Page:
A study is suggesting that Alberta’s oilsands capital is not the wild and woolly, crime-ridden boomtown it’s sometimes painted to be.
“It seems clear, by looking carefully at the best available data, that crime is not rampant in the Regional Municipality of Wood Buffalo,” writes author Neil Boyd, head of criminology at Simon Fraser University in British Columbia.
Municipal officials put out a call for someone to do a crime study in Fort McMurray after repeated magazine and news stories suggested the city was a dangerous place to live.
Boyd concluded that while “Fort McMoney” may have a bit of a cocaine problem, violent and property crimes are not only lower than national averages but are falling faster.
A British outlet said Fort McMurray was “synonymous with crime, an explosion in prostitution and the tough, young, bored single men with too much money and little to do, who are fuelling the chaos.” A Canadian magazine used official statistics to rank the city as the eighth most dangerous in Canada.
Those statistics are part of the problem, said Boyd, whose bid to conduct the study was chosen by the municipality.
Federal census figures don’t count Fort McMurray’s so-called “shadow population.” Including people who live in work camps in the area adds 80 per cent to the number, making a huge difference to the crime rate.
“We’re not calculating crime rates on the right population,” said Boyd.
He calculates Fort McMurray’s rates of break-and-enter, robbery and sex assault are substantially lower than seven other similar-sized cities. They are also lower than the Alberta and Canadian average. The city’s sex assault rate is slightly more than half the Alberta average and its robbery rate is three-quarters the provincial one.
And while crime is decreasing across Canada, it’s falling faster in Fort McMurray.
Boyd said his figures show the amount of all Criminal Code violations fell by 47 per cent between 2003-2012 in Fort McMurray. The Canadian average was 28 per cent.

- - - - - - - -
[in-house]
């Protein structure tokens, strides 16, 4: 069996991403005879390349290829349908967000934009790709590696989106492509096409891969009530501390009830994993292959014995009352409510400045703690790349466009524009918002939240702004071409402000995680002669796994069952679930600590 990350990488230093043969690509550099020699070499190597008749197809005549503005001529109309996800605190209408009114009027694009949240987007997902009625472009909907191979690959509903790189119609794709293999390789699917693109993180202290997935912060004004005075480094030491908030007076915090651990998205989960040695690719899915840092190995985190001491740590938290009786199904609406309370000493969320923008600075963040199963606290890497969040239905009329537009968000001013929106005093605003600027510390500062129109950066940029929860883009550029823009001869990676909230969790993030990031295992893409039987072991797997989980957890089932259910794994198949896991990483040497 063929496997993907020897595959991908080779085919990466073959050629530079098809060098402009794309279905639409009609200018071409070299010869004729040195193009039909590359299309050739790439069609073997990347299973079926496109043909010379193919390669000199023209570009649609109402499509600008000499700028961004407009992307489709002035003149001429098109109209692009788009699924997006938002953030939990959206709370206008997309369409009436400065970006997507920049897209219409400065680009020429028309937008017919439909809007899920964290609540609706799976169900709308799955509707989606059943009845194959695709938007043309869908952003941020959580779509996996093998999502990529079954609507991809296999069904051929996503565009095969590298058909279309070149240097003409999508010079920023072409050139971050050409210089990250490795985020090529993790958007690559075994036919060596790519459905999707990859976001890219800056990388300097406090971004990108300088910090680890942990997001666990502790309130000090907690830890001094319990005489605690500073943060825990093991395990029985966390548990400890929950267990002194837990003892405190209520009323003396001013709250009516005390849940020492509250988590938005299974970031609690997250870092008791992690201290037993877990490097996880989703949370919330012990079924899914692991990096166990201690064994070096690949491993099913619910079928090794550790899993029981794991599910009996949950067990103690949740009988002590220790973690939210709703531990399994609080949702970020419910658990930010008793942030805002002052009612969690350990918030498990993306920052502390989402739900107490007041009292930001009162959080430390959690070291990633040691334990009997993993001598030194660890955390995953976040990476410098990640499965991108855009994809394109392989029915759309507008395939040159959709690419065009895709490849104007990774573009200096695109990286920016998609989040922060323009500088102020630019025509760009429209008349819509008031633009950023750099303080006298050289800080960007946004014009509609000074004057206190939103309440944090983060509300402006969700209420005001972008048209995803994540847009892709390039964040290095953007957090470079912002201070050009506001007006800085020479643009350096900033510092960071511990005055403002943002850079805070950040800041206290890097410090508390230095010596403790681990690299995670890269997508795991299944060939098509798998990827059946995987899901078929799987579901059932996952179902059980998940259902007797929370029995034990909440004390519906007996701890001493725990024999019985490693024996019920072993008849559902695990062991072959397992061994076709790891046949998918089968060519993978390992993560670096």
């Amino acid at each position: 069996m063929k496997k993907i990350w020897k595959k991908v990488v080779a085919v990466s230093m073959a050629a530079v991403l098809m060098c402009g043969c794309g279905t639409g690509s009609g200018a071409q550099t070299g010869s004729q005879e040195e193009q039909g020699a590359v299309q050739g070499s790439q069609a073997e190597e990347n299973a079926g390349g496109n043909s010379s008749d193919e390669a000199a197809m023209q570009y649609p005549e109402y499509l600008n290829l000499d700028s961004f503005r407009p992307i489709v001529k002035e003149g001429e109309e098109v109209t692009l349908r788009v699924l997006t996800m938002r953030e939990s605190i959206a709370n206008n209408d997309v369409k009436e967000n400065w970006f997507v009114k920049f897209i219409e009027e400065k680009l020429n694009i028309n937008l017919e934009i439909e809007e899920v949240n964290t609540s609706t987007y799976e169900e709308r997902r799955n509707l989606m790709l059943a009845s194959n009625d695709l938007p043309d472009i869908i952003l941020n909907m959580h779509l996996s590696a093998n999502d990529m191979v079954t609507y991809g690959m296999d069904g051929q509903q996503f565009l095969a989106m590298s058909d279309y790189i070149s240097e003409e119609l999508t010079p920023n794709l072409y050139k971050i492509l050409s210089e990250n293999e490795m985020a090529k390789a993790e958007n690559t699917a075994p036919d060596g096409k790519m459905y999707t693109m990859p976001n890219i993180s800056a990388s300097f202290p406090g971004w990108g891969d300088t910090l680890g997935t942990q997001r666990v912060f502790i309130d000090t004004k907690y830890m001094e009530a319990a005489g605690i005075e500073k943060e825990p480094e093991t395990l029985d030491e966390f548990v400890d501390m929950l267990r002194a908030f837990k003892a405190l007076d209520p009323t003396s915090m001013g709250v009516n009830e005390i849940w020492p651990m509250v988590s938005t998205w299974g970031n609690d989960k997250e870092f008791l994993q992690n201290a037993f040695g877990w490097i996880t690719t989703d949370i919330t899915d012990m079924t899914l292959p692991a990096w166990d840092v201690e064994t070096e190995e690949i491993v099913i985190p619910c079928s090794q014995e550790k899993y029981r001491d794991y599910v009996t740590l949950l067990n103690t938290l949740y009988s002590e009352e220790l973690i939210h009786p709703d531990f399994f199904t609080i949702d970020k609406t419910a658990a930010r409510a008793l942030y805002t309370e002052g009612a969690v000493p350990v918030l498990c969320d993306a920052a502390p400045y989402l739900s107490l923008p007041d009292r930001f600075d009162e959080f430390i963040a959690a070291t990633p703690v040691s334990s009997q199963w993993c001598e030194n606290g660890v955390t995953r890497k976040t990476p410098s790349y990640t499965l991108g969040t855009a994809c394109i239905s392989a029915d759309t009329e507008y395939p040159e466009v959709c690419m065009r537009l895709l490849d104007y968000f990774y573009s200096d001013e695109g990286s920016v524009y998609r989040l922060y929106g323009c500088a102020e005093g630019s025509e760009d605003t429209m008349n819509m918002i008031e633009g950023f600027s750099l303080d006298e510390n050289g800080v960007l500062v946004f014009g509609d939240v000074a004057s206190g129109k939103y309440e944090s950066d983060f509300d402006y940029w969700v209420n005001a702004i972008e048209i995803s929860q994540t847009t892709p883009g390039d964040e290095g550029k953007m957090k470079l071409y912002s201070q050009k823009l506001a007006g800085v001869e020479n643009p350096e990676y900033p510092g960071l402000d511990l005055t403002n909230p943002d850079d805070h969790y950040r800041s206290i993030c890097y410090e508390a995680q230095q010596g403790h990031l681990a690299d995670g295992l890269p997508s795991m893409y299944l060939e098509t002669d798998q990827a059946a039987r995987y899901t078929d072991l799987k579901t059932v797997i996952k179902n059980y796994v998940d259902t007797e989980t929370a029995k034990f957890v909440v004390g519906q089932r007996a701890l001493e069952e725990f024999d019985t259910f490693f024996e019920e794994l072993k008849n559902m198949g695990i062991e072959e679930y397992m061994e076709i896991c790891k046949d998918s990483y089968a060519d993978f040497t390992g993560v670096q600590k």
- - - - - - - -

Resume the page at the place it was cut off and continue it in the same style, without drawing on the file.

Violent crime in Fort McMurray dropped 44 per cent over that time, said Boyd, while falling 17 per cent in the rest of the country.
The community’s rate of cocaine-related crime was almost four times the national average and its vehicle theft rate approached double. But other crimes such as marijuana possession or prostitution were in line with where they are elsewhere. Boyd suggests the young, single men who flock to Fort McMurray are there for one reason — work.
“People are either eating, sleeping or working,” he said. “It’s that kind of a life when you’re in the camp.”
Boyd also credits the increasing prevalence of no-alcohol work camps for keeping crime down.
RCMP Supt. Bob Couture agrees that Fort McMurray isn’t the rowdy place it once was.
“It was probably a little rougher than it is today,” he said.
“We see huge improvements in our downtown. We had some well-known facilities that attracted bad behaviour. Those are closed, bulldozed and gone.”
Couture said that over the years “this has developed into a young, sustainable community. People are moving here to put down roots.”
Boyd guesses that the community of Fort McMurray gets tarred with the same brush that taints its main industry —the oilsands.
“People have environmental concerns about the oilsands and they bring those concerns to the community itself.”